After looking at Joe’s post on improving your writing, I got to thinking about the fact that as a writer, it is easy to get lazy. Pressing deadlines or the search for more work can easily take priority over polishing and refining your writing skills. I would have to argue that to let this happen is a serious mistake. Investing in yourself is just as important as anything else in this field.
What does “investing in yourself” mean? Tightening your prose. Memorizing new vocabulary. Improving your grammar. Ask yourself–when is the last time that you spent some time doing these things? If you aren’t sure, or you don’t do them on a regular basis; now’s the time to get going. All writers should be aware of what they are a little weak on in terms of writing. Spend a bit of time shoring it up–you’ll be glad you did in the long run!
It has been a very long time since I wrote a Confessions post, and since we’re in the first weeks of 2009, I figured it was high time.
As some of our loyal readers may already know, I’ve been an editor for quite some time, starting with my work as News Director at the Naval Media Center in Keflavik, Iceland. Since then I’ve edited everything from radio and TV scripts, press releases, articles, a whole forest of paper and a river of red ink. Today, my work editing Cheap Today.com doesn’t kill any trees, but some things remain the same no matter what you’re editing.
Including one of my all-time pet peeves; sacrificing accuracy for speed. CNN was guilty of this recently when reporting a military plane crash in California. The anchor or his script writers assumed that if it had wings and an engine, it must belong to the Air Force. It’s an easy mistake to make, but one the CNN crew knows better than to make.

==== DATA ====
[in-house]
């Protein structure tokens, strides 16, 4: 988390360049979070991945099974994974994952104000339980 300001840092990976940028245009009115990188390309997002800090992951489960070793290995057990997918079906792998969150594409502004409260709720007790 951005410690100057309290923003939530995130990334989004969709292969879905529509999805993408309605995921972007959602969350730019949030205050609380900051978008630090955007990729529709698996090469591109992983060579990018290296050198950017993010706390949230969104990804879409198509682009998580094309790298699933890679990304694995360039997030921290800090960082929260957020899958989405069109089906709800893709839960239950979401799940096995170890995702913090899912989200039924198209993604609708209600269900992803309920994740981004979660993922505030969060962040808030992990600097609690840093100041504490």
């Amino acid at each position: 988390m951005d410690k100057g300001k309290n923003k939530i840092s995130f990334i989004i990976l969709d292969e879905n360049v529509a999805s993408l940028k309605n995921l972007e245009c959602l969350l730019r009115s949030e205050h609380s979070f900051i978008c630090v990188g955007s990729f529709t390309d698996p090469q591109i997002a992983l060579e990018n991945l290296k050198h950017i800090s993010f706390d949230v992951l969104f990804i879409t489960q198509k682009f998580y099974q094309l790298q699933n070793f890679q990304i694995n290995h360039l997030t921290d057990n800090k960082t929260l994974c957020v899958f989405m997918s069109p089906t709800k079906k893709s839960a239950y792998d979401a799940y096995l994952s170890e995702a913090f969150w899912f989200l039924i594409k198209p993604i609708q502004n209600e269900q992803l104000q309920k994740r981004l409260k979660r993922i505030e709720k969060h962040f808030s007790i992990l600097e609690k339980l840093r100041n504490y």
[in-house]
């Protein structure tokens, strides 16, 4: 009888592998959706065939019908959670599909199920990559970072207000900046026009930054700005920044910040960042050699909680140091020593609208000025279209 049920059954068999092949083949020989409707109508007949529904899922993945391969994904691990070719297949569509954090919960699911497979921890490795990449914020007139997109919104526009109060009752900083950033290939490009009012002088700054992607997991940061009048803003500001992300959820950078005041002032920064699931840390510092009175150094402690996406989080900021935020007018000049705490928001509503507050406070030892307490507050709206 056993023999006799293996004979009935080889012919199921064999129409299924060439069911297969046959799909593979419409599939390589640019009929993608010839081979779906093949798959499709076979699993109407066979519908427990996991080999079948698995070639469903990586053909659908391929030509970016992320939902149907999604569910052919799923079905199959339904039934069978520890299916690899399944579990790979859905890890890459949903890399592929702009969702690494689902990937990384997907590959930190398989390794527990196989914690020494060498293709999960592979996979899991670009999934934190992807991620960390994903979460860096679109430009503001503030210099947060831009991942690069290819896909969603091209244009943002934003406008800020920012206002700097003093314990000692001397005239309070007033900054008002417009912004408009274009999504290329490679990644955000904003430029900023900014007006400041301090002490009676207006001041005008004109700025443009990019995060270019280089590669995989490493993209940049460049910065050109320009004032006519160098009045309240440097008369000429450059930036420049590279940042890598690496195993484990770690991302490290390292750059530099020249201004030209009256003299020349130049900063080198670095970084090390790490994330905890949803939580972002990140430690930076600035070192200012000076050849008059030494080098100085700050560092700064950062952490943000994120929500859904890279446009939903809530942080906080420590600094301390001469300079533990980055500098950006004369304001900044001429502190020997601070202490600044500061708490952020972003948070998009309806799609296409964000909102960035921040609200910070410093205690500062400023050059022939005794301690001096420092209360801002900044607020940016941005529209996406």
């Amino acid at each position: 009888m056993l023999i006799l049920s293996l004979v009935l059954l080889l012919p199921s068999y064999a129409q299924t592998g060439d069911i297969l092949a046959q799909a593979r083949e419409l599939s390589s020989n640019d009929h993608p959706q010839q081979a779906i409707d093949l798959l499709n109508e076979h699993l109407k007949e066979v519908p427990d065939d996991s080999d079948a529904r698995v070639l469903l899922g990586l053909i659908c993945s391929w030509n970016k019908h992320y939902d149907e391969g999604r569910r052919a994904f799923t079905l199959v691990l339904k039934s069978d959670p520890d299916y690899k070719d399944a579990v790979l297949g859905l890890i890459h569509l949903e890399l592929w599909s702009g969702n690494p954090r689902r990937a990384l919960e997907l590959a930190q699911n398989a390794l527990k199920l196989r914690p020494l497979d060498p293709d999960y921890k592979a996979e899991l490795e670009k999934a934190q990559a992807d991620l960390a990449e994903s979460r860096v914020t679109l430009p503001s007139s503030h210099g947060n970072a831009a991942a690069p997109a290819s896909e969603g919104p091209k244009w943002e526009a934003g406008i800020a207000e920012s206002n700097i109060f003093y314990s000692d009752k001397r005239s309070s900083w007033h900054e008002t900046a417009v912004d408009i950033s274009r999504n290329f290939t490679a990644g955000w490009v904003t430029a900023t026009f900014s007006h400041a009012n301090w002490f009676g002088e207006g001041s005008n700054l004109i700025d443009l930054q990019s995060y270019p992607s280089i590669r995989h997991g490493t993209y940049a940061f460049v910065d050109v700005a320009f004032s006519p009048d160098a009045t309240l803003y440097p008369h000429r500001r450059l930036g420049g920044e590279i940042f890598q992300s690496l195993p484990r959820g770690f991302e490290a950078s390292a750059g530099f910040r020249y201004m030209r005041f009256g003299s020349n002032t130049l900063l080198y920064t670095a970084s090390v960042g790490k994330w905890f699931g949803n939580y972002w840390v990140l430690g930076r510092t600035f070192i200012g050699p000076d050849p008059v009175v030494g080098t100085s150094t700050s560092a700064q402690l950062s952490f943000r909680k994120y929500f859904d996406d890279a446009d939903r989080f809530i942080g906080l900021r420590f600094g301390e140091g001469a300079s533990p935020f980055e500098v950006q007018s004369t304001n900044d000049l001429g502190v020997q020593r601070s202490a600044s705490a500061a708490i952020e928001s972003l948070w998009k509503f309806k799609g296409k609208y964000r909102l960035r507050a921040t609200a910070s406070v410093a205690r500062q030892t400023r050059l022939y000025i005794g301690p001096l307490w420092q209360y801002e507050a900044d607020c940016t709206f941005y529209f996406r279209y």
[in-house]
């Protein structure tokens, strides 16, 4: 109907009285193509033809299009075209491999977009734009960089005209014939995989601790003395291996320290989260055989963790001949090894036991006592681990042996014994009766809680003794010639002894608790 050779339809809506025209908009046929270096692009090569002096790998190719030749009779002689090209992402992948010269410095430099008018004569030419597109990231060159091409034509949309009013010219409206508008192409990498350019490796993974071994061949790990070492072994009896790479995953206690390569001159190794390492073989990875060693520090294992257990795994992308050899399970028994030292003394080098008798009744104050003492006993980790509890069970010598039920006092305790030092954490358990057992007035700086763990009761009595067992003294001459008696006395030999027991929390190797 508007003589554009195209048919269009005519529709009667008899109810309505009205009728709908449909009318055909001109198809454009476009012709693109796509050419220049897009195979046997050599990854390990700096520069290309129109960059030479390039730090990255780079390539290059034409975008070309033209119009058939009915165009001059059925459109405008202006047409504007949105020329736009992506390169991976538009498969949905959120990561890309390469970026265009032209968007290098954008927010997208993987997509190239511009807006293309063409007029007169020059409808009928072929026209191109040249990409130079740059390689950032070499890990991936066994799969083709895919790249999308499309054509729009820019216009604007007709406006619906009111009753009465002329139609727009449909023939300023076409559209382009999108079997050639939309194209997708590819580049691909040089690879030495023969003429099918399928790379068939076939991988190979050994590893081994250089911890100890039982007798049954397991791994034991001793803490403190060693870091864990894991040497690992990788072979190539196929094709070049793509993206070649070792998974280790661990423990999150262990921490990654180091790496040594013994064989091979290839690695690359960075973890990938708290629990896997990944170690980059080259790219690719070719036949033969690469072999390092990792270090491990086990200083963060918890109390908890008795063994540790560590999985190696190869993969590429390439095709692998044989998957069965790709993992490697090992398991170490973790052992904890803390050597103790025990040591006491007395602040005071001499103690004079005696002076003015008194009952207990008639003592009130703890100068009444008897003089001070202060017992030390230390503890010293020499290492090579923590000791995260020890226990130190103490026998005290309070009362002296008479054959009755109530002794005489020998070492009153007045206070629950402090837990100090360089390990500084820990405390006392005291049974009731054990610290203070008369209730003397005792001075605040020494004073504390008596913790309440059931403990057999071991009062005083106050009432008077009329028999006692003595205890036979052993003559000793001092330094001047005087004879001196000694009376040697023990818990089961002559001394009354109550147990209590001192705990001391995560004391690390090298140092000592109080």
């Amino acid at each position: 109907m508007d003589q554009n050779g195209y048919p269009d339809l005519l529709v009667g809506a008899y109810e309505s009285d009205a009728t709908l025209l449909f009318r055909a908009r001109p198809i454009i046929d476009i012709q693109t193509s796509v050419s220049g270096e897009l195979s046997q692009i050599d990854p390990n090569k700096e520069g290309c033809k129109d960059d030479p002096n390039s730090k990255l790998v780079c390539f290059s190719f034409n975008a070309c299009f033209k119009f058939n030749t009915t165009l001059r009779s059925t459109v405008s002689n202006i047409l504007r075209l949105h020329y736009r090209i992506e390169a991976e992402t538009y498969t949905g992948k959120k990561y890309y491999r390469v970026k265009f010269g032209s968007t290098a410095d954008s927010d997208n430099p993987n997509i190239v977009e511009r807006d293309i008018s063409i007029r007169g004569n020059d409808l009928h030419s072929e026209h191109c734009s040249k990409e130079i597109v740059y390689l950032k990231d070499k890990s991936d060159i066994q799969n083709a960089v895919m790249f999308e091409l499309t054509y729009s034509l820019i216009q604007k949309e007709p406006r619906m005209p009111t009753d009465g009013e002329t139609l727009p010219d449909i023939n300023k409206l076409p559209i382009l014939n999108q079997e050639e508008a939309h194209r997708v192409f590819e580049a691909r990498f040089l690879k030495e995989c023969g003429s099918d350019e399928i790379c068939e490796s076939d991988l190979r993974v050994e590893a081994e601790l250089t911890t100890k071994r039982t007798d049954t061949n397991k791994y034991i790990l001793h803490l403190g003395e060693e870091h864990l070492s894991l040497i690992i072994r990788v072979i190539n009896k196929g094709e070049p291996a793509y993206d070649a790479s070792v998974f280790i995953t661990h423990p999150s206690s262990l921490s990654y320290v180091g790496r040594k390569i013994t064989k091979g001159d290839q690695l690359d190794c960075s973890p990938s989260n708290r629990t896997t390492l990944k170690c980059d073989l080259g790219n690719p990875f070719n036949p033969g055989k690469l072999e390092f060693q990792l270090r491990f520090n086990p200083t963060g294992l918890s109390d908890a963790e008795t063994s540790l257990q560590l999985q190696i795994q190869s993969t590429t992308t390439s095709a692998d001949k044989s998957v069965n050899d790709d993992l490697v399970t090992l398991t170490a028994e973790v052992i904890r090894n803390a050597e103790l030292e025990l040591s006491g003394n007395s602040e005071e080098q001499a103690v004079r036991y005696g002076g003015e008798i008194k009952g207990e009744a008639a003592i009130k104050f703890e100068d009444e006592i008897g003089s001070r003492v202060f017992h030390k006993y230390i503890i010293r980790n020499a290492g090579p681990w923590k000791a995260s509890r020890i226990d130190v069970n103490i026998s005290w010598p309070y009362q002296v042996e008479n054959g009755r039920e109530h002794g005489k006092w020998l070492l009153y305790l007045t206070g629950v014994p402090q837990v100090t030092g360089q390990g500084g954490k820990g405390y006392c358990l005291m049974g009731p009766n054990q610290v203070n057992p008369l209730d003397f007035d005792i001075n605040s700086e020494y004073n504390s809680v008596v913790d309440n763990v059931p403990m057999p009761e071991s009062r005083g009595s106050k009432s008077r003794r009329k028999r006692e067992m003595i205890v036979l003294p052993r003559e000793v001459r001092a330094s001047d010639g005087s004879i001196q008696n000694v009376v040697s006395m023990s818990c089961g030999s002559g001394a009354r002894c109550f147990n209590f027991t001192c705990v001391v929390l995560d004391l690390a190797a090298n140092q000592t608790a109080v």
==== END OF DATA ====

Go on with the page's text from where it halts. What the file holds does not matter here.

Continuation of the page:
Another example I found recently hit my inbox courtesy of a writing group mailing list I signed up for once upon a time. I confess, I kind of like these mailing list groups…they give me plenty of fodder for posts like this. Continue reading Confessions of An Editor: New Year, Same Old Pet Peeves
I’ve just discovered Paradigm: The Online Writing Assistant. What a great site! It’s chock full of excellent writing help for new and intermediate writers, including the most helpful one-sentence quote I’ve found in decades:
“Focus on the sentence.”
If more writers would obsess over an individual line until it shines, they would find problem areas such as passive voice and subject/object confusion becoming a thing of the past. If your editor constantly gripes at you for putting “will be” lines in your copy or if you wrestle with past and present tense in your writing, check out Paradigm.
Even if you think your prose is dead sexy, have a look at this site and you may just discover some kind of tweak that can make your work even better.
I’ve found the most comprehensive site yet for grammar. The Guide To Grammar And Writing has tons of info on this subject and it is presented in a very well-organized fashion. Seriously–you have to see this site–it has so much information on it you could browse for weeks. I’ll be visiting it often.
One of my all-time pet peeves? The kiss of death in a cover letter to an editor? OK, the kiss of death in a cover letter to THIS editor? Passive voice sentence construction. We all do it, and this website has just as many guilty passages as anyone, so I can’t blindly accuse other writers of being dorks without putting on a dunce cap myself. No, TWO dunce caps.
Fortunately, there are plenty of helpful online resources to help you cut the crap in your writing. Some writers begin this conversation by saying “WTF is passive voice?” I pass along this excellent site from the University of North Carolina Chapel Hill. It’s a great place to get your education, and my favorite part of this site is the list of myths about passive voice. It’s actually permissable to use in certain instances, but most writers (me) who fall into the passive voice trap do so in the most glaring of ways–all addressed with suggestions on alternatives.
GetItWrite Online provides a generous helping of hints and advice with many more examples of flagrant passive voice sentences. I love this site for the free info, but the most recent writing tip is from 2006. Too bad, as I’d love to keep going back there on a regular basis.
Freelance-Zone.com nothing whatsoever to do with English-Zone.com but the handy passive voice chart is pretty cool and I wish I had thought if it first.
You’ll get quite an education on passive voice between these three sites. Please pass them along to the next person who writes an inter-office memo stating “The meeting will be held at two o’clock.”
Thanks to the University of Oregon for this wonderful site! If you need a little tuning up on grammar and punctuation, go here now and get started. You’ll find online quizzes, worksheets and more information than you can shake a stick at (whatever that means!?). A great resource for writers.